Contractors can spend as much as 15 percent of gross sales on marketing. But experts say many contractors are wasting that money on ineffective and poorly thought-out campaigns.
“The ultimate end metric for many companies is cost to marketing,” said Ryan Shutt, marketing director for Southwest Exteriors by Andersen, a 2016 Remodeling 550 firm. But Shutt and other experts say those costs are higher than they need to be for many firms simply because they’re not using their marketing dollars wisely.
Here are seven of the most common marketing mistakes — and how to avoid them.
1. Allowing sales to dictate marketing. It might seem that your sales people are naturals for marketing ideas, but often their goals are at odds. “The sales guys are focused on how can we get the sale in the house?” Shutt said. “From my point of view, it’s ‘How can we get the phone to ring?” For example, Shutt said commission-based sales people wanted to focus marketing on high-end neighborhoods. But his research revealed that mid-range neighborhood actually lead to more sales. Additionally, sales wanted to market low financing over 12 years. That’s a great sales tool in the home, but Shutt said to a prospective customer it signals a long pay off period. Instead, he went with $100 off per window, which is more enticing.
2. Trying to sell the product or service in the ad. “The ad should just peak the customer’s interest to call,” Shutt said. But too many contractors think an ad’s end goal is to actually sell themselves or their business. That’s the equivalent to walking up to someone at a bar and asking them to marry you without ever dating, said Mike Agugliaro, co-owner of Gold Medal Service and CEO Warrior. “To get customers, it’s never a one-shot deal,” he said. “It’s a frequency play. You’re saying, ‘I want to give you value. I’m here, and if you’re interested, I’d love to have a conversation with you.’”
3. Failing to target the ideal customer. Many contractors use what Shutt calls the shotgun approach to marketing in which they try to blanket a neighborhood with postcards or other ads. A more effective approach is to identify your ideal customer — who do you like to work with and who has produced the best sales? — and go after that person. Today, data mining companies make it easy to drill down to those types of demographics in a way that was never possible before. Agugliaro said it’s as easy as giving a data mining company a list of your last three years of customers who spent more than $5,000 and getting a report that shows how to reach similar people. “It’s like getting the DNA of the perfect customer,” he said. “When you know that, it’s easy to do the marketing to attract them.”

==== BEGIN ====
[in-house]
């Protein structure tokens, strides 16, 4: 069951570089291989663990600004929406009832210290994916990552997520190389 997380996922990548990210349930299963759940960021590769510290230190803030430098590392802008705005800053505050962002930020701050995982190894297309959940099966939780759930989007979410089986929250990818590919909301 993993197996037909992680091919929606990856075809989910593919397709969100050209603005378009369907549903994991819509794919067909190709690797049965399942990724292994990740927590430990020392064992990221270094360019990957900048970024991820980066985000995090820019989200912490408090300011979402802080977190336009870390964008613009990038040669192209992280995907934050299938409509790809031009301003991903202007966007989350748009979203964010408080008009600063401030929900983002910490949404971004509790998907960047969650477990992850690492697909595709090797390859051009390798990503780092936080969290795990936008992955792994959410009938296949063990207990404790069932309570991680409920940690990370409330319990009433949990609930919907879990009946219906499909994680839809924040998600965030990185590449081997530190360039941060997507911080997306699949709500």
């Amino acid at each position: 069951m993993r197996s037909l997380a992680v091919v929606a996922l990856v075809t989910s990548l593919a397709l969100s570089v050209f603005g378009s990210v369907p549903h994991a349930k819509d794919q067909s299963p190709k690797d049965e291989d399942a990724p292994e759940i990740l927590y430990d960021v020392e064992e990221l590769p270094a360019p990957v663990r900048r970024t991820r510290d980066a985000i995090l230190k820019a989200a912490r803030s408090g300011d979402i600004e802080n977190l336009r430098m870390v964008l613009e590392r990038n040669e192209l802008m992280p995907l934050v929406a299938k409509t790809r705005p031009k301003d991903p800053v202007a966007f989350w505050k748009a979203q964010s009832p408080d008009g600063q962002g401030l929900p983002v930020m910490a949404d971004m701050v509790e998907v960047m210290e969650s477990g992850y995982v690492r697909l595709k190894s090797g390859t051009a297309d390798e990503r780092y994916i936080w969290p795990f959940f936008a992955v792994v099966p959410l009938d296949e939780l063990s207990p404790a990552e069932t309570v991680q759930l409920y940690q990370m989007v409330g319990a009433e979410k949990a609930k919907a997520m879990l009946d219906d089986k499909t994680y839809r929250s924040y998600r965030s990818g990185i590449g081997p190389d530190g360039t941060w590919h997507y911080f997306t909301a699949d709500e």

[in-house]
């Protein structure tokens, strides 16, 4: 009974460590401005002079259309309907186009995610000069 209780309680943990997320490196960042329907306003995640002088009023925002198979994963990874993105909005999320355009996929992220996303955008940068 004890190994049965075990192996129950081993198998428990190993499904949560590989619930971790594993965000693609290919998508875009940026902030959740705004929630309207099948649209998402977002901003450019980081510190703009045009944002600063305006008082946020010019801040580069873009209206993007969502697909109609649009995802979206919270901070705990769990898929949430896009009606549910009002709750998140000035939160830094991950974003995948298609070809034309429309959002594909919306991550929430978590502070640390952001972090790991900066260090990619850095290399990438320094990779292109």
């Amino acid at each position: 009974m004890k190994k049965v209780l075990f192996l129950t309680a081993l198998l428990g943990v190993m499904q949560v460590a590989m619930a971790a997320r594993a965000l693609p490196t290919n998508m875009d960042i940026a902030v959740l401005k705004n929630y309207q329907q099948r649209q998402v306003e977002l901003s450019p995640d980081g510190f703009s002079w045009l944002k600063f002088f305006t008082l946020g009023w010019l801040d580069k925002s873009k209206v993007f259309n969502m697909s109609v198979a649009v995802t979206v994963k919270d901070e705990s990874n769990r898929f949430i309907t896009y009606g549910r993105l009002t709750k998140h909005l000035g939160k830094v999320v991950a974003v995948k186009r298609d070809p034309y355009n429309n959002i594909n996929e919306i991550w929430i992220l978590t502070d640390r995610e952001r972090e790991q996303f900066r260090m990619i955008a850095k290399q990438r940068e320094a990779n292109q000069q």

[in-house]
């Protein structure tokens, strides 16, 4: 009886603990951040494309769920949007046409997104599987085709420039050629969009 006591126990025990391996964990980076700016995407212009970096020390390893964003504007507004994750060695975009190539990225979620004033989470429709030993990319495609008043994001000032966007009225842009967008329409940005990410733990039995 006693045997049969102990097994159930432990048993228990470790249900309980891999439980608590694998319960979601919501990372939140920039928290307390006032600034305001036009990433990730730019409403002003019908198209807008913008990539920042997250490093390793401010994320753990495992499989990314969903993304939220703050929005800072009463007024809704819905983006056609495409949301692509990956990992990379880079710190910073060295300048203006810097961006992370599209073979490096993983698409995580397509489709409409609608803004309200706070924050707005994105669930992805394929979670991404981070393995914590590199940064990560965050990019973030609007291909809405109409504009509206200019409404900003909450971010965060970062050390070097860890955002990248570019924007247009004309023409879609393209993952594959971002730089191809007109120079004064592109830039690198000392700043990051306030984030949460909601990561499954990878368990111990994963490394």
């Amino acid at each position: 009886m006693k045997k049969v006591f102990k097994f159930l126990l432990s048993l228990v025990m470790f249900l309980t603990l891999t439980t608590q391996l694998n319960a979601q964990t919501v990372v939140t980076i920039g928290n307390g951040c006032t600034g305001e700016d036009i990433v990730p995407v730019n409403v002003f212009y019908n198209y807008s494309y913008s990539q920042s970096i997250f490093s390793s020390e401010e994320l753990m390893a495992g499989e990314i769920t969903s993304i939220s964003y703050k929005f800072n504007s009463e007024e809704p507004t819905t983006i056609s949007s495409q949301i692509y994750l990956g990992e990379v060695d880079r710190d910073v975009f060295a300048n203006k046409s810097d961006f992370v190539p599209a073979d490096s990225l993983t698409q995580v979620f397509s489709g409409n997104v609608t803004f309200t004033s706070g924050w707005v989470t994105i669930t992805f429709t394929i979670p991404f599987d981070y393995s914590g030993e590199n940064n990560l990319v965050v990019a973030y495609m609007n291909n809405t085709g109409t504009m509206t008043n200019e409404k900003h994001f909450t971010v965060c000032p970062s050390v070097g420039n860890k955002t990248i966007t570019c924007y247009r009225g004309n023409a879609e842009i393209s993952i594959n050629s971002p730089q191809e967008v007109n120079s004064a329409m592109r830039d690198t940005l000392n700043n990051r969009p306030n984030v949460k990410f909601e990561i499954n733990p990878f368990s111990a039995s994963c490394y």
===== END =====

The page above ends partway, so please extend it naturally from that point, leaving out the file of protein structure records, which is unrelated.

4. Thinking like a marketer rather than a customer. Sometimes marketers can get so caught up in their jobs and strategies — and get so full of themselves — that they forget the customer. “Marketers think they’re the smartest guys in the room,” Shutt said. “And we’re not.” So every now and then, it’s important to put yourself in the shoes of your customer. If you were them, how would you respond to this ad? Would it make you want to jump up and call? To answer those questions, it’s imperative to know and understand your customer demographics, Shutt said.
5. Focusing on only one marketing channel. It’s easy for contractors to get stuck in a rut when it comes to marketing, especially when it’s worked in the past. But focusing on just TV or direct mail is a recipe for failure, warned Michelle Shook, C&L Ward’s marketing and communication vice president. Shook said that doesn’t mean contractors have to spend more money. Instead, she recommended splitting an existing one-source marketing budget campaign into multiple sources for better results. “You need to look at a lot of different avenues,” she said. “You can’t just rely on one lead source.”
6. Going in too quickly. Entrepreneurs tend to want to move quickly once decisions are made. But when it comes to marketing, that’s not a good idea. “Instead, contractors should “test slow,” Agugliaro said. Start with one or two ads in a channel and see how those do. If the response is positive, add a few more. If it’s not working, pull back and determine why. “You have to ask yourself, ‘Am I fishing with the wrong bait?’ Because if you fish with guppy bait, you’re going to catch guppies. But if you fish with tuna bait, you’re going to catch tuna."
7. Selling instead of being of service. Giving customers value is a great way to earn their trust — and their business. For example, rather than just trying to sell someone on an ADU for aging parents, why not provide a free report with tips on how to make your home safe, private and live in peace with aging parents? Agugliaro asked. “Your saying, ‘Let me serve you with a piece of information and value for free that no one else provided,” he said. Of course, it’s not all selfless. Offering a free report provides valuable lead marketing details such as email addresses and phone numbers, which contractors can use to nudge leads toward their services.